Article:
Building a Better Bomb

While condemning India for its nuclear testing, the U.S. government quietly funnels billions to research programs aimed at creating an ever-more-virulent nuclear arsenal

Anti-nuclear activists thought the test ban treaty would be a further step toward disarmament. Instead, they see the nu-clear arms complex pressing forward almost unchecked, flush with all the new money being pumped into the stewardship program.

But what is most depressing, from where Marylia Kelley sits, is that few people even seem to think much about nuclear weapons anymore.

Kelley sits in the kitchen of her small Livermore apartment. A computer is wedged in next to the microwave, the dining table cluttered with documents. A former ready-to-wear department manager at Kmart, Kelley moved to Livermore in 1976, when her son was 9, because it seemed a good place to raise her boy. He's gone now, and his former bedroom is jammed with computers, and shelves holding voluminous government documents.

Lawrence Livermore is just a quarter-mile from her apartment. Kelley's interest in the lab was sparked when she learned that the creek out back where her son played was contaminated with toxic runoff from lab property.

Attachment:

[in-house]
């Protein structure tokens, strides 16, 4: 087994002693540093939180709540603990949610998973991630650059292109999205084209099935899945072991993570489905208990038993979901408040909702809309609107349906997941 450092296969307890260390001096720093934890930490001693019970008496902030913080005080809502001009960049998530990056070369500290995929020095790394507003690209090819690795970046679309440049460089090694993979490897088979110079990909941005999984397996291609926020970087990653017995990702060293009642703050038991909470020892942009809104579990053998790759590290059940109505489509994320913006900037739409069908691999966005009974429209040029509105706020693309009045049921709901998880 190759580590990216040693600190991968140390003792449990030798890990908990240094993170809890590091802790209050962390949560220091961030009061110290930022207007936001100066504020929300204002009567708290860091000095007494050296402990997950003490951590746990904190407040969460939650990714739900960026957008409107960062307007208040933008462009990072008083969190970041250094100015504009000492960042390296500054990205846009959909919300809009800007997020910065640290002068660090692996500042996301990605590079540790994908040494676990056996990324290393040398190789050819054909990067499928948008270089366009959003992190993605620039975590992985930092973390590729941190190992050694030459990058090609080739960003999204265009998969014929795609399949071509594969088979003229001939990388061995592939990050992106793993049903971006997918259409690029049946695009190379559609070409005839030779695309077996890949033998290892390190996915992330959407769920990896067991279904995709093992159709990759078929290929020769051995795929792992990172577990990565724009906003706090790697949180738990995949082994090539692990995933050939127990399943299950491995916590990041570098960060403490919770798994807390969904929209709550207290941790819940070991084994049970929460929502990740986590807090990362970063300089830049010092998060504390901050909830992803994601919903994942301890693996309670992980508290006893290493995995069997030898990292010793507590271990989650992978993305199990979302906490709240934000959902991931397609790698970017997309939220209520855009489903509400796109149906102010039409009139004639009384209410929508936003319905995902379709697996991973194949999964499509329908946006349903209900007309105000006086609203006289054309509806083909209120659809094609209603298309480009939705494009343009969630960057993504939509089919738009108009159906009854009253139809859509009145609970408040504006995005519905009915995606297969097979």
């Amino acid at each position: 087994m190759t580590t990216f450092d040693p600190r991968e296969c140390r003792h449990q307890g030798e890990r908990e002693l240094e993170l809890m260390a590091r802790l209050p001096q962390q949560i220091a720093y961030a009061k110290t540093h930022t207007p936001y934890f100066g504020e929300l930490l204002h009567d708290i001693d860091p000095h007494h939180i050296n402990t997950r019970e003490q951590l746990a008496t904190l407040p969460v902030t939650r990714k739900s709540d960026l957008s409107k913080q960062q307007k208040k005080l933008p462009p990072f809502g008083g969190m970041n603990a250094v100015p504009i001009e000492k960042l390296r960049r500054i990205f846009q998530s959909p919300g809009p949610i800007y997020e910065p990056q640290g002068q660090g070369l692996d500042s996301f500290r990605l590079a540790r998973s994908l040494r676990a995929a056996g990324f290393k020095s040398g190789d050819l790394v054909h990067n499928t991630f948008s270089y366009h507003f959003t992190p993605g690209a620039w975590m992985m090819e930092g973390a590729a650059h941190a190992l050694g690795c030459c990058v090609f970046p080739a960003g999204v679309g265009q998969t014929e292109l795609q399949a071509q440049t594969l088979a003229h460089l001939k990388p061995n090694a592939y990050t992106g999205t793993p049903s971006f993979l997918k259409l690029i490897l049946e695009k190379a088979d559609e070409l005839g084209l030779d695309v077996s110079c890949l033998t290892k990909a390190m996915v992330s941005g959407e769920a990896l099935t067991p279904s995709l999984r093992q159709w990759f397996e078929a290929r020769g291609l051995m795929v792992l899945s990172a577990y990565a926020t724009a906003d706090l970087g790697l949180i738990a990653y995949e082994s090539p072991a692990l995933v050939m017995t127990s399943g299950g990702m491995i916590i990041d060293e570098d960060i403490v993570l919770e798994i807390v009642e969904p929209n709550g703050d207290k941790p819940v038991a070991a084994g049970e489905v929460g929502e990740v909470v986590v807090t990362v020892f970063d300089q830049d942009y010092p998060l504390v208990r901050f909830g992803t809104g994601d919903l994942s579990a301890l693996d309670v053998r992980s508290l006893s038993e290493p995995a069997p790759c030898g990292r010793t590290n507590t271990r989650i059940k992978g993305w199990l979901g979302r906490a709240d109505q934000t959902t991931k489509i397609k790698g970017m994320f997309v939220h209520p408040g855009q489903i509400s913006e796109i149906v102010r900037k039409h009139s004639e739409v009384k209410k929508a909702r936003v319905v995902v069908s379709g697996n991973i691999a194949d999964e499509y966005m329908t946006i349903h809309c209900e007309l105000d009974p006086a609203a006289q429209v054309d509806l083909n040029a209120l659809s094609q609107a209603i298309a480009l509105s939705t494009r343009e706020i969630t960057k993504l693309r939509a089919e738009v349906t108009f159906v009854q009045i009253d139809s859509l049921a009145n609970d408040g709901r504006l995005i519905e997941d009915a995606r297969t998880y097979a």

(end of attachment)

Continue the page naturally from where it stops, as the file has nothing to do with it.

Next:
Since then, she has immersed herself in the esoteric, arcane, and ponderous, learning all she can about what is happening down the street from her, and with nuclear weapons in general.

In 1983, Kelley helped found Tri-Valley CARES, a local environmental group devoted to keeping an eye on Lawrence Livermore. Now she runs the group full time, living on contributions, trying to force the plant to clean up its mess, and protesting anything that threatens to further expand weapons development.

Several times this year, Kelley and other environmental groups have staged protests over the Stockpile Stewardship program outside the lab. Presenting themselves as citizens of the United Nations, they have demanded the right to inspect Livermore's facilities for weapons of mass destruction, just as U.N. inspectors have done to Iraq.

The protests proceed almost by rote. Notified in advance, the lab assembles a squad of riot-equipped police, who stand near the west gate and wait for the protesters to arrive.

Sometimes the protesters decide to walk onto lab property and be arrested. Other times they do not. The protesters banter with lab officials, and give interviews to the few reporters who occasionally show up.

But mostly, the marches attract little attention. Recently, Kelley ran into an old acquaintance at a party, a stalwart from nuclear protests of years past whom she hadn't seen for a while. He congratulated her, asked her what it was like to have won the battle.

"I think there is an assumption that because the Cold War is over these activities have ceased," Kelley says. "The majority of people long for a nuclear weapons-free world. They don't know the government is headed in the opposite direction.

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